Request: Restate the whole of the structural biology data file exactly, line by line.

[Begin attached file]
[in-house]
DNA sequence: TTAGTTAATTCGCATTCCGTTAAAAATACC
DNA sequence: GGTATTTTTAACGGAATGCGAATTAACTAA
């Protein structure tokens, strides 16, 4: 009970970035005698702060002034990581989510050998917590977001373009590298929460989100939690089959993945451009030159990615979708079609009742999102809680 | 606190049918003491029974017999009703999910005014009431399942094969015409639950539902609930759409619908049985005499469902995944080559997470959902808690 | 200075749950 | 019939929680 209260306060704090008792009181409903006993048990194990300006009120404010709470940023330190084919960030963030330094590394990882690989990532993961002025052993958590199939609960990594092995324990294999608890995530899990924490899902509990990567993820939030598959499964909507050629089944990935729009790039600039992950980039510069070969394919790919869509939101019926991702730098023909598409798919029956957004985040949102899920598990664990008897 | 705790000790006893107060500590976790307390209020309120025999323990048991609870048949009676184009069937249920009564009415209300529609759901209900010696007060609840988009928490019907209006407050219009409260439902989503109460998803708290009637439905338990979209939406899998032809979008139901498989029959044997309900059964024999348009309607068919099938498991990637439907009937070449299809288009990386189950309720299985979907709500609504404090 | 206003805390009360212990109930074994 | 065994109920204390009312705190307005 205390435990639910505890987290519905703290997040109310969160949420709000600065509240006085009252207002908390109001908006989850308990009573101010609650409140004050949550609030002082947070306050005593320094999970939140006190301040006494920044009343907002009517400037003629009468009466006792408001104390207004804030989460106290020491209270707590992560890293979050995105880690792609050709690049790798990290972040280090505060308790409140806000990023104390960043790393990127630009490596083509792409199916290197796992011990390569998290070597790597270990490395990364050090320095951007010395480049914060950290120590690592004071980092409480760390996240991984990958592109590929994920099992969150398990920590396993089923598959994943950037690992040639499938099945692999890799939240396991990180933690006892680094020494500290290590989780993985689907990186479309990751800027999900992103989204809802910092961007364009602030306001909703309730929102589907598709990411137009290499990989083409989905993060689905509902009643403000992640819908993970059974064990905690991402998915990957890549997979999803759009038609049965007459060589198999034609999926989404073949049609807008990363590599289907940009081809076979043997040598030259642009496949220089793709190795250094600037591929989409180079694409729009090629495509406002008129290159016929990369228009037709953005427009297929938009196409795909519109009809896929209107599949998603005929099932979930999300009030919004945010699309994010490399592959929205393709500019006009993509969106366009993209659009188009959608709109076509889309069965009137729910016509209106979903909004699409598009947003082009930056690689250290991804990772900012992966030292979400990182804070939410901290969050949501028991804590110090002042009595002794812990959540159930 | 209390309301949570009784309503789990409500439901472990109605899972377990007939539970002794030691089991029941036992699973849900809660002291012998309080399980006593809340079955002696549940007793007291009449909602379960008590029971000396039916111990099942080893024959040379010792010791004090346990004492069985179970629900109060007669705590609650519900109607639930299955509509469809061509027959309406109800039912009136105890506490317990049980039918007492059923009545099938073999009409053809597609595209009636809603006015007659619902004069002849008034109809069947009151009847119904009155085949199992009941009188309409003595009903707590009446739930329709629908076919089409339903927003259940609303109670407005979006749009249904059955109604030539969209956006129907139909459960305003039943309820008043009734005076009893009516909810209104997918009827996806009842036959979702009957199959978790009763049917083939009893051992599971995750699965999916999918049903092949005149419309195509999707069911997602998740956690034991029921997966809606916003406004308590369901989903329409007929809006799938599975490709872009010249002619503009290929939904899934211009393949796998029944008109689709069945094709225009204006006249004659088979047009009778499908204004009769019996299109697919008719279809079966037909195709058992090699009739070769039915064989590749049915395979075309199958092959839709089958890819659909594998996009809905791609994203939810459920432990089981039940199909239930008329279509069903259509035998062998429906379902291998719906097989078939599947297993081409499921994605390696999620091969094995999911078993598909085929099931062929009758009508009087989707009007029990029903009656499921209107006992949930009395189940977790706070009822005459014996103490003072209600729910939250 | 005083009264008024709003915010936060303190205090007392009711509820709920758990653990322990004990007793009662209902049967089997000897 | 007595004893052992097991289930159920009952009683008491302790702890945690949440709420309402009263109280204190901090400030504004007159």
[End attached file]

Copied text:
[in-house]
DNA sequence: TTAGTTAATTCGCATTCCGTTAAAAATACC
DNA sequence: GGTATTTTTAACGGAATGCGAATTAACTAA
């Protein structure tokens, strides 16, 4: 009970970035005698702060002034990581989510050998917590977001373009590298929460989100939690089959993945451009030159990615979708079609009742999102809680 | 606190049918003491029974017999009703999910005014009431399942094969015409639950539902609930759409619908049985005499469902995944080559997470959902808690 | 200075749950 | 019939929680 209260306060704090008792009181409903006993048990194990300006009120404010709470940023330190084919960030963030330094590394990882690989990532993961002025052993958590199939609960990594092995324990294999608890995530899990924490899902509990990567993820939030598959499964909507050629089944990935729009790039600039992950980039510069070969394919790919869509939101019926991702730098023909598409798919029956957004985040949102899920598990664990008897 | 705790000790006893107060500590976790307390209020309120025999323990048991609870048949009676184009069937249920009564009415209300529609759901209900010696007060609840988009928490019907209006407050219009409260439902989503109460998803708290009637439905338990979209939406899998032809979008139901498989029959044997309900059964024999348009309607068919099938498991990637439907009937070449299809288009990386189950309720299985979907709500609504404090 | 206003805390009360212990109930074994 | 065994109920204390009312705190307005 205390435990639910505890987290519905703290997040109310969160949420709000600065509240006085009252207002908390109001908006989850308990009573101010609650409140004050949550609030002082947070306050005593320094999970939140006190301040006494920044009343907002009517400037003629009468009466006792408001104390207004804030989460106290020491209270707590992560890293979050995105880690792609050709690049790798990290972040280090505060308790409140806000990023104390960043790393990127630009490596083509792409199916290197796992011990390569998290070597790597270990490395990364050090320095951007010395480049914060950290120590690592004071980092409480760390996240991984990958592109590929994920099992969150398990920590396993089923598959994943950037690992040639499938099945692999890799939240396991990180933690006892680094020494500290290590989780993985689907990186479309990751800027999900992103989204809802910092961007364009602030306001909703309730929102589907598709990411137009290499990989083409989905993060689905509902009643403000992640819908993970059974064990905690991402998915990957890549997979999803759009038609049965007459060589198999034609999926989404073949049609807008990363590599289907940009081809076979043997040598030259642009496949220089793709190795250094600037591929989409180079694409729009090629495509406002008129290159016929990369228009037709953005427009297929938009196409795909519109009809896929209107599949998603005929099932979930999300009030919004945010699309994010490399592959929205393709500019006009993509969106366009993209659009188009959608709109076509889309069965009137729910016509209106979903909004699409598009947003082009930056690689250290991804990772900012992966030292979400990182804070939410901290969050949501028991804590110090002042009595002794812990959540159930 | 209390309301949570009784309503789990409500439901472990109605899972377990007939539970002794030691089991029941036992699973849900809660002291012998309080399980006593809340079955002696549940007793007291009449909602379960008590029971000396039916111990099942080893024959040379010792010791004090346990004492069985179970629900109060007669705590609650519900109607639930299955509509469809061509027959309406109800039912009136105890506490317990049980039918007492059923009545099938073999009409053809597609595209009636809603006015007659619902004069002849008034109809069947009151009847119904009155085949199992009941009188309409003595009903707590009446739930329709629908076919089409339903927003259940609303109670407005979006749009249904059955109604030539969209956006129907139909459960305003039943309820008043009734005076009893009516909810209104997918009827996806009842036959979702009957199959978790009763049917083939009893051992599971995750699965999916999918049903092949005149419309195509999707069911997602998740956690034991029921997966809606916003406004308590369901989903329409007929809006799938599975490709872009010249002619503009290929939904899934211009393949796998029944008109689709069945094709225009204006006249004659088979047009009778499908204004009769019996299109697919008719279809079966037909195709058992090699009739070769039915064989590749049915395979075309199958092959839709089958890819659909594998996009809905791609994203939810459920432990089981039940199909239930008329279509069903259509035998062998429906379902291998719906097989078939599947297993081409499921994605390696999620091969094995999911078993598909085929099931062929009758009508009087989707009007029990029903009656499921209107006992949930009395189940977790706070009822005459014996103490003072209600729910939250 | 005083009264008024709003915010936060303190205090007392009711509820709920758990653990322990004990007793009662209902049967089997000897 | 007595004893052992097991289930159920009952009683008491302790702890945690949440709420309402009263109280204190901090400030504004007159």